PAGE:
A study of DNA from 11,000 cats (imagine getting cheek swabs from that many cats) confirms their origins in the “Fertile Crescent” of the Middle East, about the time people there started settling down, growing crops and looking for some way to keep the mice out of the grain store.
“This study confirms earlier research suggesting that the domestication of the cat started in the Fertile Crescent region,” said Monika Lipinski, lead researcher on the study and a doctoral candidate in the School of Veterinary Medicine. “It also provides a warning for modern cat fanciers to make sure they maintain a broad genetic base as they further develop their breeds.”
The results show that cats cluster into four regional groups based on their DNA: European (including North American domestic cats), Mediterranean basin, East African and Asian. Genetic diversity seems to be quite high among cats, although the researches warn that there is some evidence of narrowing of the gene pool by selective breeding to create particular breeds.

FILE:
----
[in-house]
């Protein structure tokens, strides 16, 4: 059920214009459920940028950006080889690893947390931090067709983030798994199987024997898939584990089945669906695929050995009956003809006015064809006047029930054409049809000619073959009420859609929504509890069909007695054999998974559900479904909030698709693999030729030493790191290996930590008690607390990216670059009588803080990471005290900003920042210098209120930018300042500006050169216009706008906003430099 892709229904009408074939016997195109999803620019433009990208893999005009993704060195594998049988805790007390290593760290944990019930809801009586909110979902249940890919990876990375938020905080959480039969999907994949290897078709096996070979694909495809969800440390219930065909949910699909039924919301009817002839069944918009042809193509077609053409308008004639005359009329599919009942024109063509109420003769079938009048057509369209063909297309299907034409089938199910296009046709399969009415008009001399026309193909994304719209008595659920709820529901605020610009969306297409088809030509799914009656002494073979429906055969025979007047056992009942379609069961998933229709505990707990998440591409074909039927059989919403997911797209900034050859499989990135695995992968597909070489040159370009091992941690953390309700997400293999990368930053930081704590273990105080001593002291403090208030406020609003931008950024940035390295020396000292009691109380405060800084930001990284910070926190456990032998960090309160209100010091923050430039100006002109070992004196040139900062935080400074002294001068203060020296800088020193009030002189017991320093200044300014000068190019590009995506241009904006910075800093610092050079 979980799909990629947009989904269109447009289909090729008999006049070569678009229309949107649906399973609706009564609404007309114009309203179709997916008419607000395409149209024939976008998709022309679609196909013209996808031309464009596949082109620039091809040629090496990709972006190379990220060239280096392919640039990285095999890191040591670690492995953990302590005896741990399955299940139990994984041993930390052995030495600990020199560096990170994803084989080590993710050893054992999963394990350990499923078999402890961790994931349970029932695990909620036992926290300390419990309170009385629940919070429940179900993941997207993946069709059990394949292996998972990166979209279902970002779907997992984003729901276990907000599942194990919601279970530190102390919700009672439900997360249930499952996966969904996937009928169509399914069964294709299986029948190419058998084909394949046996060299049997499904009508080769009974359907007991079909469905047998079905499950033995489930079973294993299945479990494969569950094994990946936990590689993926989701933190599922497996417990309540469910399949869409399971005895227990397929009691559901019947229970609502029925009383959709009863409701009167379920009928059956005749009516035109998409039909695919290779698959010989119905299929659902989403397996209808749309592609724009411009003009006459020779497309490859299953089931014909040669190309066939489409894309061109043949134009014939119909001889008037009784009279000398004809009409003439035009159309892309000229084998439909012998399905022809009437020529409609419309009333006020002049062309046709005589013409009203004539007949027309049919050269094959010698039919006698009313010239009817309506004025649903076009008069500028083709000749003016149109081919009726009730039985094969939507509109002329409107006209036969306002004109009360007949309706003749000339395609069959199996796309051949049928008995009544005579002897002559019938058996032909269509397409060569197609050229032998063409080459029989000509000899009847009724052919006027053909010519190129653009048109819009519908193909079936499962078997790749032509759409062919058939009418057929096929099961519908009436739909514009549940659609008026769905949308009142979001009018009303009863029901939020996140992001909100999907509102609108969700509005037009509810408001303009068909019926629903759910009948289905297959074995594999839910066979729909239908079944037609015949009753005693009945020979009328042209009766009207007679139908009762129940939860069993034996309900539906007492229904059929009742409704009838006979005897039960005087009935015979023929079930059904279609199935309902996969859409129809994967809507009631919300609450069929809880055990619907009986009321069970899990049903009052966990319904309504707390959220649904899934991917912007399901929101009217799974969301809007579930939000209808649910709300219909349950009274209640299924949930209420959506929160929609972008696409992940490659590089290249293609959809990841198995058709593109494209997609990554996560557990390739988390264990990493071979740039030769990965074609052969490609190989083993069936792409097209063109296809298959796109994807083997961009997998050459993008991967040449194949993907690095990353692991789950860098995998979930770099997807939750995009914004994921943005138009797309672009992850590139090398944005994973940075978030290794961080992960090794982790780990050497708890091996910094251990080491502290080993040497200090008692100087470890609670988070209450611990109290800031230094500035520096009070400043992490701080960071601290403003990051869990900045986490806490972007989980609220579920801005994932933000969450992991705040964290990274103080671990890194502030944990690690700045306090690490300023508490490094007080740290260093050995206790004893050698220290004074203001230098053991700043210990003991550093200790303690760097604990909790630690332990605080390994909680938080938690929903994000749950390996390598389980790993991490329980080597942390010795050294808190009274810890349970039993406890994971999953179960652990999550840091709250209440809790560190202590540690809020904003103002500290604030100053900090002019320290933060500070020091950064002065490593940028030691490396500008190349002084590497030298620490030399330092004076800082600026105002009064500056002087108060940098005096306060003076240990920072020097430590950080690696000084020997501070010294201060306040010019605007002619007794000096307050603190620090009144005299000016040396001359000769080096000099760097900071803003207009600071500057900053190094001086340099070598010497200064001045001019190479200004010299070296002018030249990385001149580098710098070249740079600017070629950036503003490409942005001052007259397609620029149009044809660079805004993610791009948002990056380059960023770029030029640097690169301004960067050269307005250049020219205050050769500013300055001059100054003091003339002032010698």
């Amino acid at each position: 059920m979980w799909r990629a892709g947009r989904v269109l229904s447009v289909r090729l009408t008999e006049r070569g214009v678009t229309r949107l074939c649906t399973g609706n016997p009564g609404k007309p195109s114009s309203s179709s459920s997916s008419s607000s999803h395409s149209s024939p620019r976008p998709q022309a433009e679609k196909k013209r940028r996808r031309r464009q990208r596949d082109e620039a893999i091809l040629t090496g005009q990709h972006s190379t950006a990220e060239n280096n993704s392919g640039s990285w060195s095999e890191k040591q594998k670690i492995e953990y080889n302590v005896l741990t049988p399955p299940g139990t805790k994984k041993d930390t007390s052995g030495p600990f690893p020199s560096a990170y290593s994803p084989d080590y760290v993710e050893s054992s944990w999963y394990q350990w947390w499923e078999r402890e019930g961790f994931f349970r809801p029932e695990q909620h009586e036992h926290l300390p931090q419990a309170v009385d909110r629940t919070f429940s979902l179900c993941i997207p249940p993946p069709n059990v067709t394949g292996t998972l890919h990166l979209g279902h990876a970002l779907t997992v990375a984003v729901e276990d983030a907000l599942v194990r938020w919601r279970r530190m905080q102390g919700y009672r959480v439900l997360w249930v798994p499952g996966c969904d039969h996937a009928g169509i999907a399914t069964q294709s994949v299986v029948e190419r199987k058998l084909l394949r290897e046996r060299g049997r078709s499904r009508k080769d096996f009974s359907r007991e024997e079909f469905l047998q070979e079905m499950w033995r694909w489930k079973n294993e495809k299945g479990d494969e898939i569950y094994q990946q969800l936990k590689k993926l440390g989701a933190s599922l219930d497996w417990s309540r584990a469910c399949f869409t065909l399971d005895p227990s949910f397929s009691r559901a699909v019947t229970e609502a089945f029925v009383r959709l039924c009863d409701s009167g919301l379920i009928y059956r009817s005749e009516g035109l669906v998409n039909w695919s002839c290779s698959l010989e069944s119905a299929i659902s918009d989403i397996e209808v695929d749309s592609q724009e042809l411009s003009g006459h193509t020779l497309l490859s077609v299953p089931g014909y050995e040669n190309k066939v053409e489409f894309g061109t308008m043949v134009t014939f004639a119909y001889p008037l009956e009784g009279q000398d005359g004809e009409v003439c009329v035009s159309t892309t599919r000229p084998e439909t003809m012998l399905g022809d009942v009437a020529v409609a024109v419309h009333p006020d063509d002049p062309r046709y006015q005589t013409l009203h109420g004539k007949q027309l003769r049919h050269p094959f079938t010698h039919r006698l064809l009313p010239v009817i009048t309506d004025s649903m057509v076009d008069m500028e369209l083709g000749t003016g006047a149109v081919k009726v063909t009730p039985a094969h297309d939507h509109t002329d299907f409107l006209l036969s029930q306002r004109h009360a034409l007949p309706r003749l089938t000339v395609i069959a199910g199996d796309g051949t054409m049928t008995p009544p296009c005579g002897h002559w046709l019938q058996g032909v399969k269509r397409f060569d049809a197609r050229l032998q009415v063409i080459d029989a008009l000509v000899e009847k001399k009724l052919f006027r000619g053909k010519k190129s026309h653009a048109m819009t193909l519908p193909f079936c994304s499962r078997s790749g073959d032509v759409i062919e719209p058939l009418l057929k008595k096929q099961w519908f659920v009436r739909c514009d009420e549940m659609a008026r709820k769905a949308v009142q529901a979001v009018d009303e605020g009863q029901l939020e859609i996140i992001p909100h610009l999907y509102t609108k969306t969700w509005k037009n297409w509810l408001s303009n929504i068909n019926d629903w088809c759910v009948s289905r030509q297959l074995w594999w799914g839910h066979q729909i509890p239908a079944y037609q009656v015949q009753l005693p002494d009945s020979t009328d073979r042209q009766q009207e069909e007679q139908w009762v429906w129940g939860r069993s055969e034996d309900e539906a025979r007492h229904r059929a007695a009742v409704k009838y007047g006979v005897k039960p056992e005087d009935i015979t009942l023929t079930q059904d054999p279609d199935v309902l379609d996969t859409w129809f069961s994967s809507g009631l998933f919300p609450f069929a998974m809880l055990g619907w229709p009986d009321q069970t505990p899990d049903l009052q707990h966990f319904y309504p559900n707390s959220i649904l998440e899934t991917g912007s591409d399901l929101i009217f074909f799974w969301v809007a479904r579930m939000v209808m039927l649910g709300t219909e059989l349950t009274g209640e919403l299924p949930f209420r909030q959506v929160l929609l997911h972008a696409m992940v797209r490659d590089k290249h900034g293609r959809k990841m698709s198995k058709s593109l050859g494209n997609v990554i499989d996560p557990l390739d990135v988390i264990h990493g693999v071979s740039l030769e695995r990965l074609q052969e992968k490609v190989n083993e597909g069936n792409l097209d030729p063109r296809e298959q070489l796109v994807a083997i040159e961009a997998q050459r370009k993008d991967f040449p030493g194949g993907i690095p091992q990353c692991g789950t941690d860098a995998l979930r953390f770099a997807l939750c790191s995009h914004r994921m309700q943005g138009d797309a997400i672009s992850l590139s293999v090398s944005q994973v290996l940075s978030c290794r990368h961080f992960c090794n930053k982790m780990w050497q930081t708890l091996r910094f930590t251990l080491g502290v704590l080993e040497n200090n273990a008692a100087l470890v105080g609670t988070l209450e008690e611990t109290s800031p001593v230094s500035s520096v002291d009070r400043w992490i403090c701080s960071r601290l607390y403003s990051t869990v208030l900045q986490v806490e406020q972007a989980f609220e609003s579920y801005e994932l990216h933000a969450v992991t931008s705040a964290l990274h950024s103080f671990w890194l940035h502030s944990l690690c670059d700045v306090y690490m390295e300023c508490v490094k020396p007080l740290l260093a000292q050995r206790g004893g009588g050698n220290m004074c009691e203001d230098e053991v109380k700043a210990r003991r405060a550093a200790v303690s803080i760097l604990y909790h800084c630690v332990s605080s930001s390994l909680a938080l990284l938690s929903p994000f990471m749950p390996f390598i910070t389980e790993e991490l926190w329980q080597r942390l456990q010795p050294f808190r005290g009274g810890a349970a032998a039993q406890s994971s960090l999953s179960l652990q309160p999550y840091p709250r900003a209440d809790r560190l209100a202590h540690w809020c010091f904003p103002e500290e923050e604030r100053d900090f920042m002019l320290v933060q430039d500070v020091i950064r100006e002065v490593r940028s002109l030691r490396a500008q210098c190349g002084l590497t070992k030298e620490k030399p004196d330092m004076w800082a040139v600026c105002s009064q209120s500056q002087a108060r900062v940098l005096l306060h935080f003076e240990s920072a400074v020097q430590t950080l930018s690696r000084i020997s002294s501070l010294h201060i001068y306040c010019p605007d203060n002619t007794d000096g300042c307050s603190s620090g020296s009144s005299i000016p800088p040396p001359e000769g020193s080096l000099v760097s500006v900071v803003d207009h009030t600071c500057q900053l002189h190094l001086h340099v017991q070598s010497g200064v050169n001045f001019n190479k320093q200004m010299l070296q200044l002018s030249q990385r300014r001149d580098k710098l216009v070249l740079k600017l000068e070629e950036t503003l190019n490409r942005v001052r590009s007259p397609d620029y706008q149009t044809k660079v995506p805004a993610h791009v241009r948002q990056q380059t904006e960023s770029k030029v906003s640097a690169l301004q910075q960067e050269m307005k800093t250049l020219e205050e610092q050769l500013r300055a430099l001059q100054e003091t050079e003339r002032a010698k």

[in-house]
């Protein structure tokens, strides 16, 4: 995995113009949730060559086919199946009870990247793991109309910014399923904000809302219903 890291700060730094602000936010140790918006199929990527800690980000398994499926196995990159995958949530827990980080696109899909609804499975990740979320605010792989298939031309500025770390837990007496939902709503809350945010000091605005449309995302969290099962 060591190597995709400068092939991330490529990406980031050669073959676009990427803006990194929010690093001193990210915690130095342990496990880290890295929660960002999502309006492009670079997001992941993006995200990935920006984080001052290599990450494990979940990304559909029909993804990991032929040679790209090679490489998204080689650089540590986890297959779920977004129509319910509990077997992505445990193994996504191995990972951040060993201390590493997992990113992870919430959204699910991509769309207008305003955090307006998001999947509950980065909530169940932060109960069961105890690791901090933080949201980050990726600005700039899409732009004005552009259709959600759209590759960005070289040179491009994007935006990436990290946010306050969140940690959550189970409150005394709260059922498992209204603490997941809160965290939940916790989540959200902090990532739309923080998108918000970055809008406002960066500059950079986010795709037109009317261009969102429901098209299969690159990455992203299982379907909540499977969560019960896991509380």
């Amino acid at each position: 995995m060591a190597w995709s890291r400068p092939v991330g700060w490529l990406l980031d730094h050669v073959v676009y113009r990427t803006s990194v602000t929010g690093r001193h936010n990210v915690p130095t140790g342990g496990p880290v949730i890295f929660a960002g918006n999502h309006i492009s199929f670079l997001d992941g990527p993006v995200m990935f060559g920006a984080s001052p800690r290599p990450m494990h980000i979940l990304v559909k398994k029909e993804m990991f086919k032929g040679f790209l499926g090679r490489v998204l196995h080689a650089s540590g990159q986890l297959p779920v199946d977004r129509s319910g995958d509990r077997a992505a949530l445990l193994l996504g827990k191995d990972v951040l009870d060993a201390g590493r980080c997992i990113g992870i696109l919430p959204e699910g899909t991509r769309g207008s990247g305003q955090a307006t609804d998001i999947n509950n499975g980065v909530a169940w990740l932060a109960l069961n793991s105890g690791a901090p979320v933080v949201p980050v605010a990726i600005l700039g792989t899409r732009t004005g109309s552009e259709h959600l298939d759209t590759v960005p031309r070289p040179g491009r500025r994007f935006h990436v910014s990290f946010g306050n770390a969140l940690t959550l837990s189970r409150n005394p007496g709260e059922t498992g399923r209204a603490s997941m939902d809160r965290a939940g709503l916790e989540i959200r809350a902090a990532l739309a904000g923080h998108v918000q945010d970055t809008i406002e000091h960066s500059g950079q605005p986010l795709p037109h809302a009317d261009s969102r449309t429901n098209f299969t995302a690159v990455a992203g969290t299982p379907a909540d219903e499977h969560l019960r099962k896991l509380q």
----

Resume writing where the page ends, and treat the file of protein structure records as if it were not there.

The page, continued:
Leslie Lyons, an authority on cat genetics and principal investigator on this study, said: “More than 200 genetic disorders have been identified in modern cats, and many are found in pure breeds. We hope that cat breeders will use the genetic information uncovered by this study to develop efficient breed-management plans and avoid introducing genetically linked health problems into their breeds.”
The paper was published in the January issue of the journal Genomics.